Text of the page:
Do we hope heaven is a holiday?

Life can get pretty rough at times.

Looking back 100 years I’m sure the challenges were different. Another 200 years in the past and the things that tried men’s souls were even more different.

I don’t know about you, but I’m pretty grateful to have the challenges of today and not yesterday. I’ll just mention indoor plumbing and a furnace. Need I say more?

At any rate, I’m sure that all through history there have been very tailored and unique sets of hardships that made that generation feel they were being pushed to their limits.rope

You’ve heard the saying “When you get to the end of your rope, tie a knot and hang on.”

Ever wondered why?

If you get to the end and things are too hard, why not just let your fingers quietly slip from the rope?

There is something within each of us that innately tells us that there is more. This life isn’t all there is. We don’t die and cease to exist. All the work and effort applied in this life have to be for something we hope to be better.


And so we hold on.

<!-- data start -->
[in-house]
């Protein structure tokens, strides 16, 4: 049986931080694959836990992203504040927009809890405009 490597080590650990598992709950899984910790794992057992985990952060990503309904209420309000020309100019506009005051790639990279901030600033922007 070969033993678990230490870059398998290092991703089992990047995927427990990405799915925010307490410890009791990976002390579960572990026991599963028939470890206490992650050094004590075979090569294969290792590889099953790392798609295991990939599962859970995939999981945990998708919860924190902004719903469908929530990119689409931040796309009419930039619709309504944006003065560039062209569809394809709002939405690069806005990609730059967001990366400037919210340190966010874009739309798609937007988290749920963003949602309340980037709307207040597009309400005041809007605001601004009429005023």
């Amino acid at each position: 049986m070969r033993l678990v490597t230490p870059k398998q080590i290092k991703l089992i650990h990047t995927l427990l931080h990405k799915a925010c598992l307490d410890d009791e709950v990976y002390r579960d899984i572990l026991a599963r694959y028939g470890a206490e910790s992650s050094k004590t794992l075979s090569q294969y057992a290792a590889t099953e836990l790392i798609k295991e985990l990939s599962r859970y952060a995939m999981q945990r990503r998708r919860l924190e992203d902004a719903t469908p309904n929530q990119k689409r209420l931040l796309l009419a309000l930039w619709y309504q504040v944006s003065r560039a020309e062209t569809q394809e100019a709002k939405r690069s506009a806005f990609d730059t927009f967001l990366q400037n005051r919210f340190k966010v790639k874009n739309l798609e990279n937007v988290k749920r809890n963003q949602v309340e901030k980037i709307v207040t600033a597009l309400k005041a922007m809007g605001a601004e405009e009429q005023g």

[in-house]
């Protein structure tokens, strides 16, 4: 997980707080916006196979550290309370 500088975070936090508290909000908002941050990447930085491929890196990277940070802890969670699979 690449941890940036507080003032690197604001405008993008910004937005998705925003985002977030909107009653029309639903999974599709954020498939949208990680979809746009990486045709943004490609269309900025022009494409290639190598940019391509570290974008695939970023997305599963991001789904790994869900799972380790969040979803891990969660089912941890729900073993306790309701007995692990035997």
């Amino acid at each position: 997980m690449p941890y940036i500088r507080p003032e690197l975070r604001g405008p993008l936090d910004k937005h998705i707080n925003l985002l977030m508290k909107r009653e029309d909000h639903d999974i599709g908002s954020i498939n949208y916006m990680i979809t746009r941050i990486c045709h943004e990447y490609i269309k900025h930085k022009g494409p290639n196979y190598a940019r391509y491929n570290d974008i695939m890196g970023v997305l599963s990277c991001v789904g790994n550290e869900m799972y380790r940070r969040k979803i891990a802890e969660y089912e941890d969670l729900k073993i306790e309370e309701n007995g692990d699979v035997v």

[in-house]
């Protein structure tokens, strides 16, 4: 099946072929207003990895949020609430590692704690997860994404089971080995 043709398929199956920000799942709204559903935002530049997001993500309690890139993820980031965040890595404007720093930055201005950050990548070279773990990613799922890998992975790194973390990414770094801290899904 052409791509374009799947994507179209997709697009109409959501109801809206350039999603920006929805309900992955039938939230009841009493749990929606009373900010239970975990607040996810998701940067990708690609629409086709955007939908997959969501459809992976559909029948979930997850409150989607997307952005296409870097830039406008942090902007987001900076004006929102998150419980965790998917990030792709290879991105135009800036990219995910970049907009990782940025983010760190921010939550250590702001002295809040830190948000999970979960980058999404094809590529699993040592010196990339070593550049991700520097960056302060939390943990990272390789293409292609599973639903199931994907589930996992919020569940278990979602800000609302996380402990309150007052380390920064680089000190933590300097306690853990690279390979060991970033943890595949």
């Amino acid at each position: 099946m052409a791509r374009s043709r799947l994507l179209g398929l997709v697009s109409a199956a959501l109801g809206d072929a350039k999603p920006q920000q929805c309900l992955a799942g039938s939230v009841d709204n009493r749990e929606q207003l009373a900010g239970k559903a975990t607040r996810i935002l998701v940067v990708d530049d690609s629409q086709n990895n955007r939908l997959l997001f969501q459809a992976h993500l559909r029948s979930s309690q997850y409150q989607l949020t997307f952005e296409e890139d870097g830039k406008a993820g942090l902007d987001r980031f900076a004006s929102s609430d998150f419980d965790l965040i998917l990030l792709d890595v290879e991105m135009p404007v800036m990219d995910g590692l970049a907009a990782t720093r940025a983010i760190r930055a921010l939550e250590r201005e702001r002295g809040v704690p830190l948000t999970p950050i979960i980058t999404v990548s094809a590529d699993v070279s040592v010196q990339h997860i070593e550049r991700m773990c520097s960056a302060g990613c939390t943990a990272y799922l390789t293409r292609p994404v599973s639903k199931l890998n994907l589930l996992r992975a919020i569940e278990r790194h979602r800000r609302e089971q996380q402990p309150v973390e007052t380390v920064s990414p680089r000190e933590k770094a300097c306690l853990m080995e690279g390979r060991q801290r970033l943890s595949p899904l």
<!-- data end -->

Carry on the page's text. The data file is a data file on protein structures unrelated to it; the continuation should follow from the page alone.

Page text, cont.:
We had a pretty great conversation with some of our neighbors about a week ago. These are wonderful, kind, loving people who are going through something that is just about as tough as it gets.

During the conversation one of them brought up a really valid frustration. He shared with us that he had hope in the life to come. His faith was strong enough to know that it would be better 100 years from now when we had all died and moved on to the next life.

I agree with him.

I have faith and hope that the next phase for us will be even better than what we are experiencing now. Hard for me to imagine how it could be better, but that is the hope.clouds1

(Source: LDS Media Library)

But his frustration was how to have the hope today, right in the middle of this multiple-year long horrific bout with cancer that will realistically be part of the rest of their lives.

How do you wake up each morning with hope in the day? Not tomorrow, but today.

Perhaps there are two thoughts here to explore: